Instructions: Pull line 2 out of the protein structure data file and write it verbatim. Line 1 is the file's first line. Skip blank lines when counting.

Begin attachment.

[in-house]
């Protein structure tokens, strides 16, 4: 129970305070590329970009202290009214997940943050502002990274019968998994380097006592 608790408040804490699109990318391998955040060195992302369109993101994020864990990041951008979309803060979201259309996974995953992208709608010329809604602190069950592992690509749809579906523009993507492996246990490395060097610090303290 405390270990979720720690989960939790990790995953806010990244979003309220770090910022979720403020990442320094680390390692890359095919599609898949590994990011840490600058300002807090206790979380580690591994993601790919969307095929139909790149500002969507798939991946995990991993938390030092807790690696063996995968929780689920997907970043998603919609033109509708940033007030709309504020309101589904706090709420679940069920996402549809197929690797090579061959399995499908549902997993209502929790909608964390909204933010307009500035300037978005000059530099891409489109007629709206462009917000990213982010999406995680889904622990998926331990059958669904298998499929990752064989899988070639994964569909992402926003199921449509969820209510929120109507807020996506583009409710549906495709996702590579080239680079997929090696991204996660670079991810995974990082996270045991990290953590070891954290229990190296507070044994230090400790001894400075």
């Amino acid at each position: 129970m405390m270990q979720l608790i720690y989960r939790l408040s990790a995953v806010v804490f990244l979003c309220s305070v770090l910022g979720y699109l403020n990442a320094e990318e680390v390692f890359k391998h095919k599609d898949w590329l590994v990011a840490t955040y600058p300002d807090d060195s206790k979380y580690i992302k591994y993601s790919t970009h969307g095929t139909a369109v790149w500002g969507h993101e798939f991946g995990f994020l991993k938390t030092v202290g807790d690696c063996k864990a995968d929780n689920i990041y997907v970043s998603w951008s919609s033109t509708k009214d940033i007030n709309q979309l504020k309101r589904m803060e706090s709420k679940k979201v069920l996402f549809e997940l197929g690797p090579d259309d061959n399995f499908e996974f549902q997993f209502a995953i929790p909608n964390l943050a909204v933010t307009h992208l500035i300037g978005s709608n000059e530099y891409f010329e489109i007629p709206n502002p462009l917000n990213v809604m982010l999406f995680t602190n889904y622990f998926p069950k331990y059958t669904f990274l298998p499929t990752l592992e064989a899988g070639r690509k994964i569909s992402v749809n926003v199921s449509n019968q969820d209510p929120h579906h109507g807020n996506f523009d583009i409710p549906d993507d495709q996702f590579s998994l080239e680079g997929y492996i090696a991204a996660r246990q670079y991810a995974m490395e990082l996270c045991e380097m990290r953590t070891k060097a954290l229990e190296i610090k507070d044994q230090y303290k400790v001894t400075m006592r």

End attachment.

């Protein structure tokens, strides 16, 4: 129970305070590329970009202290009214997940943050502002990274019968998994380097006592 608790408040804490699109990318391998955040060195992302369109993101994020864990990041951008979309803060979201259309996974995953992208709608010329809604602190069950592992690509749809579906523009993507492996246990490395060097610090303290 405390270990979720720690989960939790990790995953806010990244979003309220770090910022979720403020990442320094680390390692890359095919599609898949590994990011840490600058300002807090206790979380580690591994993601790919969307095929139909790149500002969507798939991946995990991993938390030092807790690696063996995968929780689920997907970043998603919609033109509708940033007030709309504020309101589904706090709420679940069920996402549809197929690797090579061959399995499908549902997993209502929790909608964390909204933010307009500035300037978005000059530099891409489109007629709206462009917000990213982010999406995680889904622990998926331990059958669904298998499929990752064989899988070639994964569909992402926003199921449509969820209510929120109507807020996506583009409710549906495709996702590579080239680079997929090696991204996660670079991810995974990082996270045991990290953590070891954290229990190296507070044994230090400790001894400075």